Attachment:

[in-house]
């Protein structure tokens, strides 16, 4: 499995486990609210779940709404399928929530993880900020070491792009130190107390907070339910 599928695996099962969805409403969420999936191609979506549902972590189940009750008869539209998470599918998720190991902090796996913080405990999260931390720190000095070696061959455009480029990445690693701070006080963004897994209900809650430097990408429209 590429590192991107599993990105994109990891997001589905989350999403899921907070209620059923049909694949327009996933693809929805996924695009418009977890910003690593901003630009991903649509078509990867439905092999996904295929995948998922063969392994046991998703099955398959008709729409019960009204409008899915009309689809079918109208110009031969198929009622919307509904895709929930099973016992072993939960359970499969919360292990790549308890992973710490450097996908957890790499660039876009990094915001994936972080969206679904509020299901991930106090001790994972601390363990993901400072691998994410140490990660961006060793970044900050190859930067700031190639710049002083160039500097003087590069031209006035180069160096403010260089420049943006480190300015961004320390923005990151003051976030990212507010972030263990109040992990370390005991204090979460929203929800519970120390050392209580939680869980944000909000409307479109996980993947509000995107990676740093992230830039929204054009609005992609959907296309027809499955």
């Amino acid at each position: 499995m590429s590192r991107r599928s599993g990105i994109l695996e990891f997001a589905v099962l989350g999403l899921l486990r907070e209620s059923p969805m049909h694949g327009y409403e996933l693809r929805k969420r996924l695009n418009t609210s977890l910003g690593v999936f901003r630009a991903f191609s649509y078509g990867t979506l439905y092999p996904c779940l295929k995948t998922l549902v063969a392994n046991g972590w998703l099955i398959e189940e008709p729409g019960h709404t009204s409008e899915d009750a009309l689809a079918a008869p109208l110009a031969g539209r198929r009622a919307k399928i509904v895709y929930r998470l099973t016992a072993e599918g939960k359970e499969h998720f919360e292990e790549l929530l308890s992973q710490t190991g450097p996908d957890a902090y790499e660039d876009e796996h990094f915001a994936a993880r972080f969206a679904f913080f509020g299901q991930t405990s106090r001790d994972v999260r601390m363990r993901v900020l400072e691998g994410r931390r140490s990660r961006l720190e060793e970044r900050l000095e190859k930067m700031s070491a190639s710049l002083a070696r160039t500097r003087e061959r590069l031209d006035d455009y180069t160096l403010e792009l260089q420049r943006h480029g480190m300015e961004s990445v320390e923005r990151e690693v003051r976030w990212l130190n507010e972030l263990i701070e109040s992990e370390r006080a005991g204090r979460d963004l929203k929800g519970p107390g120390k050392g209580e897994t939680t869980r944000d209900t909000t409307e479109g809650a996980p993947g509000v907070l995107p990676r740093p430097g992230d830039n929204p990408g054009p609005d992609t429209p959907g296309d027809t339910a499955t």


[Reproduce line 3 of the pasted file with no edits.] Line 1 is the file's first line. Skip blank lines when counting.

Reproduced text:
């Amino acid at each position: 499995m590429s590192r991107r599928s599993g990105i994109l695996e990891f997001a589905v099962l989350g999403l899921l486990r907070e209620s059923p969805m049909h694949g327009y409403e996933l693809r929805k969420r996924l695009n418009t609210s977890l910003g690593v999936f901003r630009a991903f191609s649509y078509g990867t979506l439905y092999p996904c779940l295929k995948t998922l549902v063969a392994n046991g972590w998703l099955i398959e189940e008709p729409g019960h709404t009204s409008e899915d009750a009309l689809a079918a008869p109208l110009a031969g539209r198929r009622a919307k399928i509904v895709y929930r998470l099973t016992a072993e599918g939960k359970e499969h998720f919360e292990e790549l929530l308890s992973q710490t190991g450097p996908d957890a902090y790499e660039d876009e796996h990094f915001a994936a993880r972080f969206a679904f913080f509020g299901q991930t405990s106090r001790d994972v999260r601390m363990r993901v900020l400072e691998g994410r931390r140490s990660r961006l720190e060793e970044r900050l000095e190859k930067m700031s070491a190639s710049l002083a070696r160039t500097r003087e061959r590069l031209d006035d455009y180069t160096l403010e792009l260089q420049r943006h480029g480190m300015e961004s990445v320390e923005r990151e690693v003051r976030w990212l130190n507010e972030l263990i701070e109040s992990e370390r006080a005991g204090r979460d963004l929203k929800g519970p107390g120390k050392g209580e897994t939680t869980r944000d209900t909000t409307e479109g809650a996980p993947g509000v907070l995107p990676r740093p430097g992230d830039n929204p990408g054009p609005d992609t429209p959907g296309d027809t339910a499955t």